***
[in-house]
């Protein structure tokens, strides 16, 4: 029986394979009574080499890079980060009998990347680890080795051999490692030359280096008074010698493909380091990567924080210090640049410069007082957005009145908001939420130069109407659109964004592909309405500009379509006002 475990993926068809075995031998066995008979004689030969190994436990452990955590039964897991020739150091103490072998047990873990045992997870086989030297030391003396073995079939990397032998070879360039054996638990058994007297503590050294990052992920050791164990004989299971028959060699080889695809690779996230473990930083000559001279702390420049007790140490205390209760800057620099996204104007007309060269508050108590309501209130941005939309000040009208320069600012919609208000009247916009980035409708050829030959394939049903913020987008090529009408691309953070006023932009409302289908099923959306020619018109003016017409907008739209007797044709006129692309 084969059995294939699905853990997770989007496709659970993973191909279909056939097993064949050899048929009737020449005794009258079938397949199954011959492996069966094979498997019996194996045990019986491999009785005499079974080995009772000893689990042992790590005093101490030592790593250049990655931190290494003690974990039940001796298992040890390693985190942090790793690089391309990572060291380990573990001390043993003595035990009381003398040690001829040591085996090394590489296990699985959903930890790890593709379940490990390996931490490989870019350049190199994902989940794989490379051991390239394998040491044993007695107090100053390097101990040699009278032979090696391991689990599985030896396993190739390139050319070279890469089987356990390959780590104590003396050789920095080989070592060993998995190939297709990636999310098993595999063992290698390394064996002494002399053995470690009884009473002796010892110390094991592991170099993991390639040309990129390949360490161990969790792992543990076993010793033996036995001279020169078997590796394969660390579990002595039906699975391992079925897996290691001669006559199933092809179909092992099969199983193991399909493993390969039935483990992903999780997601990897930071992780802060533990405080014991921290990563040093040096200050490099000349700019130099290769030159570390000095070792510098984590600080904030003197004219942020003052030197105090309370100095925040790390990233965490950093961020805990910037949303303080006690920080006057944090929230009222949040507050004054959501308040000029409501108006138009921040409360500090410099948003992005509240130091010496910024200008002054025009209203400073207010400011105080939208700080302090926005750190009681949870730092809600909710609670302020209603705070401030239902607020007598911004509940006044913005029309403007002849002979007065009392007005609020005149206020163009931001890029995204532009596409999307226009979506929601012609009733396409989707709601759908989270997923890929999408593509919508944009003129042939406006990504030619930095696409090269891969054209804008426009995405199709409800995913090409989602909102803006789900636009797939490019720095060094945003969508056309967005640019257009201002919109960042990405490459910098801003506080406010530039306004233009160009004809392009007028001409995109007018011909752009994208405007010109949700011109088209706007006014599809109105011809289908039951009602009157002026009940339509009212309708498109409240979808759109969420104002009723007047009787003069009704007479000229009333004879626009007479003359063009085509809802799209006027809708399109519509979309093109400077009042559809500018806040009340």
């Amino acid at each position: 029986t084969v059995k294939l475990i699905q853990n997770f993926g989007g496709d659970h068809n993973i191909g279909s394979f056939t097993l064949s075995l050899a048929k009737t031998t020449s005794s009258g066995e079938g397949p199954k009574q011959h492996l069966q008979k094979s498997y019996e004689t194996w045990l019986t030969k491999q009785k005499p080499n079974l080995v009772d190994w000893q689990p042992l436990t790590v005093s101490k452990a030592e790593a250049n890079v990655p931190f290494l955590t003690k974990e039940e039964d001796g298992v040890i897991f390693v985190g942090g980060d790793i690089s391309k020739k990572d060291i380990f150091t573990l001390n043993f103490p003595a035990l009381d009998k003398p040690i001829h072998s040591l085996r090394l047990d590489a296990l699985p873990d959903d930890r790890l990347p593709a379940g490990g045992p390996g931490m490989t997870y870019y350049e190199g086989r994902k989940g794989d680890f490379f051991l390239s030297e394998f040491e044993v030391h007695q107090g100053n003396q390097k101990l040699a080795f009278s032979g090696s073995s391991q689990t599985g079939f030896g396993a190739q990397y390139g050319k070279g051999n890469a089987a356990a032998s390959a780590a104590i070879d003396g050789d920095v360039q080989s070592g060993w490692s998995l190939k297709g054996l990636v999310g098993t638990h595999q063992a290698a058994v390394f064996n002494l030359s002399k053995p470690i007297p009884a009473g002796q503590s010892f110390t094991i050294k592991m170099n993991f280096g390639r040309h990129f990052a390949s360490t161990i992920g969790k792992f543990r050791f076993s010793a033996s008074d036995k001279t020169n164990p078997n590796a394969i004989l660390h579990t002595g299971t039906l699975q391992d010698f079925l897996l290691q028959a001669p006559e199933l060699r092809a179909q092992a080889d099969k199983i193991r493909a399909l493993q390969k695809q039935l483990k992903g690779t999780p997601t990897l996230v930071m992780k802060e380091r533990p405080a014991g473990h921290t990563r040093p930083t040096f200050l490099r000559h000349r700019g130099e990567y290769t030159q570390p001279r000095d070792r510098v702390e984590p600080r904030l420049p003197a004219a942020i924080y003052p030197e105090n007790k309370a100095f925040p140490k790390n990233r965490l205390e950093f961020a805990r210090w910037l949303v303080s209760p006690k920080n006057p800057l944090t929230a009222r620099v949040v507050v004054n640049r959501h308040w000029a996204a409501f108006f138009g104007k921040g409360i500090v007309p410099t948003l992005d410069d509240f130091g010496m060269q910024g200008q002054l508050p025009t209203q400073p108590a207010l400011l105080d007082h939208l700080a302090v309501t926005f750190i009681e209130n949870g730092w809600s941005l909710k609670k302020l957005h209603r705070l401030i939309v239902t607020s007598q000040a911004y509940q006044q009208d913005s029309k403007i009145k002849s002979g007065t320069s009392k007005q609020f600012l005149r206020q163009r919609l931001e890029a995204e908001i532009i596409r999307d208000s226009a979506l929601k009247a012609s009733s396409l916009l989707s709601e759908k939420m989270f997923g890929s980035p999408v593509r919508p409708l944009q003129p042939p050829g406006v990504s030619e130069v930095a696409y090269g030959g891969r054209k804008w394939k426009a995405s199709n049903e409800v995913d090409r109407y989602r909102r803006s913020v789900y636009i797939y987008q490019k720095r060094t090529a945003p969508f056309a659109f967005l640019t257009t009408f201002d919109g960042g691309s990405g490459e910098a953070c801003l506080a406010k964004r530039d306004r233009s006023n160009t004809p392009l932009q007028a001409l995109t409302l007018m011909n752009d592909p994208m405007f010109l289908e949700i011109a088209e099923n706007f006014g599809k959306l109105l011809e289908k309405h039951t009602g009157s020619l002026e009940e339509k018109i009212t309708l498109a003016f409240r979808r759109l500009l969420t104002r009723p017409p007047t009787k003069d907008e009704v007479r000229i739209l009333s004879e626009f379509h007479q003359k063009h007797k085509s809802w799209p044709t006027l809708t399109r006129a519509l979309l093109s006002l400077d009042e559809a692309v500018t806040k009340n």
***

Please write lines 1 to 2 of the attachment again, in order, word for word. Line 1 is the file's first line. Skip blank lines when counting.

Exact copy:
[in-house]
């Protein structure tokens, strides 16, 4: 029986394979009574080499890079980060009998990347680890080795051999490692030359280096008074010698493909380091990567924080210090640049410069007082957005009145908001939420130069109407659109964004592909309405500009379509006002 475990993926068809075995031998066995008979004689030969190994436990452990955590039964897991020739150091103490072998047990873990045992997870086989030297030391003396073995079939990397032998070879360039054996638990058994007297503590050294990052992920050791164990004989299971028959060699080889695809690779996230473990930083000559001279702390420049007790140490205390209760800057620099996204104007007309060269508050108590309501209130941005939309000040009208320069600012919609208000009247916009980035409708050829030959394939049903913020987008090529009408691309953070006023932009409302289908099923959306020619018109003016017409907008739209007797044709006129692309 084969059995294939699905853990997770989007496709659970993973191909279909056939097993064949050899048929009737020449005794009258079938397949199954011959492996069966094979498997019996194996045990019986491999009785005499079974080995009772000893689990042992790590005093101490030592790593250049990655931190290494003690974990039940001796298992040890390693985190942090790793690089391309990572060291380990573990001390043993003595035990009381003398040690001829040591085996090394590489296990699985959903930890790890593709379940490990390996931490490989870019350049190199994902989940794989490379051991390239394998040491044993007695107090100053390097101990040699009278032979090696391991689990599985030896396993190739390139050319070279890469089987356990390959780590104590003396050789920095080989070592060993998995190939297709990636999310098993595999063992290698390394064996002494002399053995470690009884009473002796010892110390094991592991170099993991390639040309990129390949360490161990969790792992543990076993010793033996036995001279020169078997590796394969660390579990002595039906699975391992079925897996290691001669006559199933092809179909092992099969199983193991399909493993390969039935483990992903999780997601990897930071992780802060533990405080014991921290990563040093040096200050490099000349700019130099290769030159570390000095070792510098984590600080904030003197004219942020003052030197105090309370100095925040790390990233965490950093961020805990910037949303303080006690920080006057944090929230009222949040507050004054959501308040000029409501108006138009921040409360500090410099948003992005509240130091010496910024200008002054025009209203400073207010400011105080939208700080302090926005750190009681949870730092809600909710609670302020209603705070401030239902607020007598911004509940006044913005029309403007002849002979007065009392007005609020005149206020163009931001890029995204532009596409999307226009979506929601012609009733396409989707709601759908989270997923890929999408593509919508944009003129042939406006990504030619930095696409090269891969054209804008426009995405199709409800995913090409989602909102803006789900636009797939490019720095060094945003969508056309967005640019257009201002919109960042990405490459910098801003506080406010530039306004233009160009004809392009007028001409995109007018011909752009994208405007010109949700011109088209706007006014599809109105011809289908039951009602009157002026009940339509009212309708498109409240979808759109969420104002009723007047009787003069009704007479000229009333004879626009007479003359063009085509809802799209006027809708399109519509979309093109400077009042559809500018806040009340």